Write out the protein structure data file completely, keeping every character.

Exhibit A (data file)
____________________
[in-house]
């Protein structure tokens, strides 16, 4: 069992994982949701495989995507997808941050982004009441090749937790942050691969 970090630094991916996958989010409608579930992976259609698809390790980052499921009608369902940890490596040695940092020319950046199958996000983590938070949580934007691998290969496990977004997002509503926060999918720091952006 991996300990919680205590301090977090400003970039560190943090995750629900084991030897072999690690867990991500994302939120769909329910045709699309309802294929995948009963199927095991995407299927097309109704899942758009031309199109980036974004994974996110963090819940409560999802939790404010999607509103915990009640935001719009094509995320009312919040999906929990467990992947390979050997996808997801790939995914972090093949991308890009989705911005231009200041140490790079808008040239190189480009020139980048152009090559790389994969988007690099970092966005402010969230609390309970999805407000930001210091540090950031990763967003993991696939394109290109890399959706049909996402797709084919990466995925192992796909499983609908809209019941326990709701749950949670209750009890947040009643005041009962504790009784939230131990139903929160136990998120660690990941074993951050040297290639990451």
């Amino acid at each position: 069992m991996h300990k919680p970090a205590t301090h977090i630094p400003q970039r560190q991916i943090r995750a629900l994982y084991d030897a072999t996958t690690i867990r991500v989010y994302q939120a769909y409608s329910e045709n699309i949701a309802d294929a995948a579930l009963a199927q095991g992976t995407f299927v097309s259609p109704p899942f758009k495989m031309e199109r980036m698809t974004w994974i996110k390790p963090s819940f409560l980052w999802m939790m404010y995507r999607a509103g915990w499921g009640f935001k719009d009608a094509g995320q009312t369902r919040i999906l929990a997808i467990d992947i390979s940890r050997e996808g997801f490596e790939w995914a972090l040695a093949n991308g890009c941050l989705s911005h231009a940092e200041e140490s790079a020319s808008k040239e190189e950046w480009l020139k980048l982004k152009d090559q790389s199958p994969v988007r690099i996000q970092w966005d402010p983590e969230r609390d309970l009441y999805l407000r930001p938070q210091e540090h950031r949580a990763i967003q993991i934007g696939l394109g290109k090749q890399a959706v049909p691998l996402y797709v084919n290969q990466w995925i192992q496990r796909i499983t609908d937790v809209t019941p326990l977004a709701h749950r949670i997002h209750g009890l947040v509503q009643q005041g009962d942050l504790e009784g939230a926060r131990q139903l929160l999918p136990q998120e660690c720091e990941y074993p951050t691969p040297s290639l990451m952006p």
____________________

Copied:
[in-house]
């Protein structure tokens, strides 16, 4: 069992994982949701495989995507997808941050982004009441090749937790942050691969 970090630094991916996958989010409608579930992976259609698809390790980052499921009608369902940890490596040695940092020319950046199958996000983590938070949580934007691998290969496990977004997002509503926060999918720091952006 991996300990919680205590301090977090400003970039560190943090995750629900084991030897072999690690867990991500994302939120769909329910045709699309309802294929995948009963199927095991995407299927097309109704899942758009031309199109980036974004994974996110963090819940409560999802939790404010999607509103915990009640935001719009094509995320009312919040999906929990467990992947390979050997996808997801790939995914972090093949991308890009989705911005231009200041140490790079808008040239190189480009020139980048152009090559790389994969988007690099970092966005402010969230609390309970999805407000930001210091540090950031990763967003993991696939394109290109890399959706049909996402797709084919990466995925192992796909499983609908809209019941326990709701749950949670209750009890947040009643005041009962504790009784939230131990139903929160136990998120660690990941074993951050040297290639990451």
């Amino acid at each position: 069992m991996h300990k919680p970090a205590t301090h977090i630094p400003q970039r560190q991916i943090r995750a629900l994982y084991d030897a072999t996958t690690i867990r991500v989010y994302q939120a769909y409608s329910e045709n699309i949701a309802d294929a995948a579930l009963a199927q095991g992976t995407f299927v097309s259609p109704p899942f758009k495989m031309e199109r980036m698809t974004w994974i996110k390790p963090s819940f409560l980052w999802m939790m404010y995507r999607a509103g915990w499921g009640f935001k719009d009608a094509g995320q009312t369902r919040i999906l929990a997808i467990d992947i390979s940890r050997e996808g997801f490596e790939w995914a972090l040695a093949n991308g890009c941050l989705s911005h231009a940092e200041e140490s790079a020319s808008k040239e190189e950046w480009l020139k980048l982004k152009d090559q790389s199958p994969v988007r690099i996000q970092w966005d402010p983590e969230r609390d309970l009441y999805l407000r930001p938070q210091e540090h950031r949580a990763i967003q993991i934007g696939l394109g290109k090749q890399a959706v049909p691998l996402y797709v084919n290969q990466w995925i192992q496990r796909i499983t609908d937790v809209t019941p326990l977004a709701h749950r949670i997002h209750g009890l947040v509503q009643q005041g009962d942050l504790e009784g939230a926060r131990q139903l929160l999918p136990q998120e660690c720091e990941y074993p951050t691969p040297s290639l990451m952006p």